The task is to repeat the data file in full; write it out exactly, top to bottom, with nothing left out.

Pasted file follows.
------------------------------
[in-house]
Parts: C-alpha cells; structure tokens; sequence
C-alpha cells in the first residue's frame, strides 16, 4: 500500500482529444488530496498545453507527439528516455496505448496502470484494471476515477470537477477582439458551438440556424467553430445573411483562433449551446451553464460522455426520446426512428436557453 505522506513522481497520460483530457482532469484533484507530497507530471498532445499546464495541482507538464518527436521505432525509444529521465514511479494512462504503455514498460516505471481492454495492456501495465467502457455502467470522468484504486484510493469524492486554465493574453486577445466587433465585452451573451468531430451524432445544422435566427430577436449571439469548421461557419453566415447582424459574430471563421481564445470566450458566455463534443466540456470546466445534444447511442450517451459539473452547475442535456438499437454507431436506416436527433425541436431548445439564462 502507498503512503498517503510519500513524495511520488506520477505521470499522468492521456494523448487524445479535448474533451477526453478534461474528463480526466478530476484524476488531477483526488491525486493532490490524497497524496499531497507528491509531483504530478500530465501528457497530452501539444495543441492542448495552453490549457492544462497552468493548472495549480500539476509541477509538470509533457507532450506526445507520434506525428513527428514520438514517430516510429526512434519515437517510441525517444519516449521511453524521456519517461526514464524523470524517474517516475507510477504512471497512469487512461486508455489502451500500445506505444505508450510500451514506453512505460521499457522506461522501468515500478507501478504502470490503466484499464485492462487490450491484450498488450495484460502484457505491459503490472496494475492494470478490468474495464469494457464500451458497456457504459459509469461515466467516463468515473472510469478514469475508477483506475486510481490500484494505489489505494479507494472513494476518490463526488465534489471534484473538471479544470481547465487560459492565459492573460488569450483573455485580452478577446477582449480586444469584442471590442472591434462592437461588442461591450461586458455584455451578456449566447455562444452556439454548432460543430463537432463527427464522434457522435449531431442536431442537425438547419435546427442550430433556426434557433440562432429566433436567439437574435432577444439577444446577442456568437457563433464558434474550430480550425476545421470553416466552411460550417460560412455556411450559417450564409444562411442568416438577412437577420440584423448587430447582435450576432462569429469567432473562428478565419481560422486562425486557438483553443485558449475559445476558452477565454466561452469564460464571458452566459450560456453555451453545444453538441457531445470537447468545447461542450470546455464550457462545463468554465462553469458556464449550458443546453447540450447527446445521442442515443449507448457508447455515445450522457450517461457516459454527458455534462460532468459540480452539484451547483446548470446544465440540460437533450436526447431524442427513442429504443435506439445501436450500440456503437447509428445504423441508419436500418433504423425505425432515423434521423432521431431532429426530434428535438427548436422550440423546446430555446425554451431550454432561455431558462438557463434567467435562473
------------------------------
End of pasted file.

[in-house]
Parts: C-alpha cells; structure tokens; sequence
C-alpha cells in the first residue's frame, strides 16, 4: 500500500482529444488530496498545453507527439528516455496505448496502470484494471476515477470537477477582439458551438440556424467553430445573411483562433449551446451553464460522455426520446426512428436557453 505522506513522481497520460483530457482532469484533484507530497507530471498532445499546464495541482507538464518527436521505432525509444529521465514511479494512462504503455514498460516505471481492454495492456501495465467502457455502467470522468484504486484510493469524492486554465493574453486577445466587433465585452451573451468531430451524432445544422435566427430577436449571439469548421461557419453566415447582424459574430471563421481564445470566450458566455463534443466540456470546466445534444447511442450517451459539473452547475442535456438499437454507431436506416436527433425541436431548445439564462 502507498503512503498517503510519500513524495511520488506520477505521470499522468492521456494523448487524445479535448474533451477526453478534461474528463480526466478530476484524476488531477483526488491525486493532490490524497497524496499531497507528491509531483504530478500530465501528457497530452501539444495543441492542448495552453490549457492544462497552468493548472495549480500539476509541477509538470509533457507532450506526445507520434506525428513527428514520438514517430516510429526512434519515437517510441525517444519516449521511453524521456519517461526514464524523470524517474517516475507510477504512471497512469487512461486508455489502451500500445506505444505508450510500451514506453512505460521499457522506461522501468515500478507501478504502470490503466484499464485492462487490450491484450498488450495484460502484457505491459503490472496494475492494470478490468474495464469494457464500451458497456457504459459509469461515466467516463468515473472510469478514469475508477483506475486510481490500484494505489489505494479507494472513494476518490463526488465534489471534484473538471479544470481547465487560459492565459492573460488569450483573455485580452478577446477582449480586444469584442471590442472591434462592437461588442461591450461586458455584455451578456449566447455562444452556439454548432460543430463537432463527427464522434457522435449531431442536431442537425438547419435546427442550430433556426434557433440562432429566433436567439437574435432577444439577444446577442456568437457563433464558434474550430480550425476545421470553416466552411460550417460560412455556411450559417450564409444562411442568416438577412437577420440584423448587430447582435450576432462569429469567432473562428478565419481560422486562425486557438483553443485558449475559445476558452477565454466561452469564460464571458452566459450560456453555451453545444453538441457531445470537447468545447461542450470546455464550457462545463468554465462553469458556464449550458443546453447540450447527446445521442442515443449507448457508447455515445450522457450517461457516459454527458455534462460532468459540480452539484451547483446548470446544465440540460437533450436526447431524442427513442429504443435506439445501436450500440456503437447509428445504423441508419436500418433504423425505425432515423434521423432521431431532429426530434428535438427548436422550440423546446430555446425554451431550454432561455431558462438557463434567467435562473